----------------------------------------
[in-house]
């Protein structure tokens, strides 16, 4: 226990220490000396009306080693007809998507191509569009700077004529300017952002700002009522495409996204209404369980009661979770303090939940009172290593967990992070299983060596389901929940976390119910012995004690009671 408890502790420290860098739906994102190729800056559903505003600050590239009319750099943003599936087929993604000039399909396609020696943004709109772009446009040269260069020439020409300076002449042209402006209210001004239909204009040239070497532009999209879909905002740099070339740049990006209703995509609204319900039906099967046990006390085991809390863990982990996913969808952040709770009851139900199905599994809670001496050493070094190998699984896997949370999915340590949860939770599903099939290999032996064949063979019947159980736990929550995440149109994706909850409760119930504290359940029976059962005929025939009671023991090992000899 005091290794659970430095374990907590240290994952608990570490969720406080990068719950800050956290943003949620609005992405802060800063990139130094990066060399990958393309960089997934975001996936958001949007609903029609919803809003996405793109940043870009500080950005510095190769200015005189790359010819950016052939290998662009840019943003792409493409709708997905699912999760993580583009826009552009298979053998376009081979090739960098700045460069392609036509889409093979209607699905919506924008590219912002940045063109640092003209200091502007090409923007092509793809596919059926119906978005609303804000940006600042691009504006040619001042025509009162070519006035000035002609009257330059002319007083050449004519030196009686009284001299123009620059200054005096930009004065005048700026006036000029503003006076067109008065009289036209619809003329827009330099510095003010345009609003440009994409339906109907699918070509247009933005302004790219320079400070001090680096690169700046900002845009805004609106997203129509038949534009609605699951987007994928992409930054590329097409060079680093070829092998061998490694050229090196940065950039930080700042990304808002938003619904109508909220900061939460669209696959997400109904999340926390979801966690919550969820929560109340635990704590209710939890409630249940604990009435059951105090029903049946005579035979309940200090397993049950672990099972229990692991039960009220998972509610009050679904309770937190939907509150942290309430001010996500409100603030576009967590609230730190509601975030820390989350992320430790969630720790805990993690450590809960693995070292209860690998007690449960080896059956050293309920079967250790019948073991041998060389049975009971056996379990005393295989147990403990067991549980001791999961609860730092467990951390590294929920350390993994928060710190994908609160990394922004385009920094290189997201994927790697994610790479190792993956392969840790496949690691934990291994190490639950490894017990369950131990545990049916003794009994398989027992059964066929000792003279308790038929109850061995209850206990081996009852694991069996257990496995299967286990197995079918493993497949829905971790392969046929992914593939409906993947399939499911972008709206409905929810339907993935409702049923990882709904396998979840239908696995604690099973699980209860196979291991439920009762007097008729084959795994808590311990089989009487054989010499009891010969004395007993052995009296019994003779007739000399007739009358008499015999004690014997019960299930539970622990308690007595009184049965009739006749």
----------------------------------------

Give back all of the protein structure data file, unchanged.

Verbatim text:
[in-house]
């Protein structure tokens, strides 16, 4: 226990220490000396009306080693007809998507191509569009700077004529300017952002700002009522495409996204209404369980009661979770303090939940009172290593967990992070299983060596389901929940976390119910012995004690009671 408890502790420290860098739906994102190729800056559903505003600050590239009319750099943003599936087929993604000039399909396609020696943004709109772009446009040269260069020439020409300076002449042209402006209210001004239909204009040239070497532009999209879909905002740099070339740049990006209703995509609204319900039906099967046990006390085991809390863990982990996913969808952040709770009851139900199905599994809670001496050493070094190998699984896997949370999915340590949860939770599903099939290999032996064949063979019947159980736990929550995440149109994706909850409760119930504290359940029976059962005929025939009671023991090992000899 005091290794659970430095374990907590240290994952608990570490969720406080990068719950800050956290943003949620609005992405802060800063990139130094990066060399990958393309960089997934975001996936958001949007609903029609919803809003996405793109940043870009500080950005510095190769200015005189790359010819950016052939290998662009840019943003792409493409709708997905699912999760993580583009826009552009298979053998376009081979090739960098700045460069392609036509889409093979209607699905919506924008590219912002940045063109640092003209200091502007090409923007092509793809596919059926119906978005609303804000940006600042691009504006040619001042025509009162070519006035000035002609009257330059002319007083050449004519030196009686009284001299123009620059200054005096930009004065005048700026006036000029503003006076067109008065009289036209619809003329827009330099510095003010345009609003440009994409339906109907699918070509247009933005302004790219320079400070001090680096690169700046900002845009805004609106997203129509038949534009609605699951987007994928992409930054590329097409060079680093070829092998061998490694050229090196940065950039930080700042990304808002938003619904109508909220900061939460669209696959997400109904999340926390979801966690919550969820929560109340635990704590209710939890409630249940604990009435059951105090029903049946005579035979309940200090397993049950672990099972229990692991039960009220998972509610009050679904309770937190939907509150942290309430001010996500409100603030576009967590609230730190509601975030820390989350992320430790969630720790805990993690450590809960693995070292209860690998007690449960080896059956050293309920079967250790019948073991041998060389049975009971056996379990005393295989147990403990067991549980001791999961609860730092467990951390590294929920350390993994928060710190994908609160990394922004385009920094290189997201994927790697994610790479190792993956392969840790496949690691934990291994190490639950490894017990369950131990545990049916003794009994398989027992059964066929000792003279308790038929109850061995209850206990081996009852694991069996257990496995299967286990197995079918493993497949829905971790392969046929992914593939409906993947399939499911972008709206409905929810339907993935409702049923990882709904396998979840239908696995604690099973699980209860196979291991439920009762007097008729084959795994808590311990089989009487054989010499009891010969004395007993052995009296019994003779007739000399007739009358008499015999004690014997019960299930539970622990308690007595009184049965009739006749």